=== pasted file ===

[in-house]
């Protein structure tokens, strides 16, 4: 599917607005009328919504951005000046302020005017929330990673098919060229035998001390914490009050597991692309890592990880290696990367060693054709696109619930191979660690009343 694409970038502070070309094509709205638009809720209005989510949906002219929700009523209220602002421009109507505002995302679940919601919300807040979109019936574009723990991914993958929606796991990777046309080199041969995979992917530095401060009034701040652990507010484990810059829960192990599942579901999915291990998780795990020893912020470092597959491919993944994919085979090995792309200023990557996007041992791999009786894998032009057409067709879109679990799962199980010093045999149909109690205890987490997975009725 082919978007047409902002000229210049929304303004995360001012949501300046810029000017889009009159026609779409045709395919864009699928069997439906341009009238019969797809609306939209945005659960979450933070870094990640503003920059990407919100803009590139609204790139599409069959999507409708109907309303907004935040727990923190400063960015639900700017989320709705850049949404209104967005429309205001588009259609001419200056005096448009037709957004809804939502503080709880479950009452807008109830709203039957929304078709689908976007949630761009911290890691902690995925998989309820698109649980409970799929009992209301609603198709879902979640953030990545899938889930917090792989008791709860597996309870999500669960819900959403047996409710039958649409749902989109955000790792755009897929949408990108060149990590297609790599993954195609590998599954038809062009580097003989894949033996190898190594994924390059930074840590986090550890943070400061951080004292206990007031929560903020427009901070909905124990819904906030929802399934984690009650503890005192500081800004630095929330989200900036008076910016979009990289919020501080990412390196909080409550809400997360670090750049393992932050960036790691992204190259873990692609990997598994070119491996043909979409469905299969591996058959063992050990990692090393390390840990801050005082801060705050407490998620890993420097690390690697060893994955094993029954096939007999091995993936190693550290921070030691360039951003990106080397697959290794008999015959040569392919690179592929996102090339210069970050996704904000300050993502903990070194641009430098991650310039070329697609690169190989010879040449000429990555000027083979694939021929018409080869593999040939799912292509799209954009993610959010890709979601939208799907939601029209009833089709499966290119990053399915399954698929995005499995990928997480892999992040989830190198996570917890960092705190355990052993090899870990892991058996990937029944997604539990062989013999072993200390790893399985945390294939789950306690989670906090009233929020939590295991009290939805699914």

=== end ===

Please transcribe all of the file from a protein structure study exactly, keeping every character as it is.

[in-house]
């Protein structure tokens, strides 16, 4: 599917607005009328919504951005000046302020005017929330990673098919060229035998001390914490009050597991692309890592990880290696990367060693054709696109619930191979660690009343 694409970038502070070309094509709205638009809720209005989510949906002219929700009523209220602002421009109507505002995302679940919601919300807040979109019936574009723990991914993958929606796991990777046309080199041969995979992917530095401060009034701040652990507010484990810059829960192990599942579901999915291990998780795990020893912020470092597959491919993944994919085979090995792309200023990557996007041992791999009786894998032009057409067709879109679990799962199980010093045999149909109690205890987490997975009725 082919978007047409902002000229210049929304303004995360001012949501300046810029000017889009009159026609779409045709395919864009699928069997439906341009009238019969797809609306939209945005659960979450933070870094990640503003920059990407919100803009590139609204790139599409069959999507409708109907309303907004935040727990923190400063960015639900700017989320709705850049949404209104967005429309205001588009259609001419200056005096448009037709957004809804939502503080709880479950009452807008109830709203039957929304078709689908976007949630761009911290890691902690995925998989309820698109649980409970799929009992209301609603198709879902979640953030990545899938889930917090792989008791709860597996309870999500669960819900959403047996409710039958649409749902989109955000790792755009897929949408990108060149990590297609790599993954195609590998599954038809062009580097003989894949033996190898190594994924390059930074840590986090550890943070400061951080004292206990007031929560903020427009901070909905124990819904906030929802399934984690009650503890005192500081800004630095929330989200900036008076910016979009990289919020501080990412390196909080409550809400997360670090750049393992932050960036790691992204190259873990692609990997598994070119491996043909979409469905299969591996058959063992050990990692090393390390840990801050005082801060705050407490998620890993420097690390690697060893994955094993029954096939007999091995993936190693550290921070030691360039951003990106080397697959290794008999015959040569392919690179592929996102090339210069970050996704904000300050993502903990070194641009430098991650310039070329697609690169190989010879040449000429990555000027083979694939021929018409080869593999040939799912292509799209954009993610959010890709979601939208799907939601029209009833089709499966290119990053399915399954698929995005499995990928997480892999992040989830190198996570917890960092705190355990052993090899870990892991058996990937029944997604539990062989013999072993200390790893399985945390294939789950306690989670906090009233929020939590295991009290939805699914």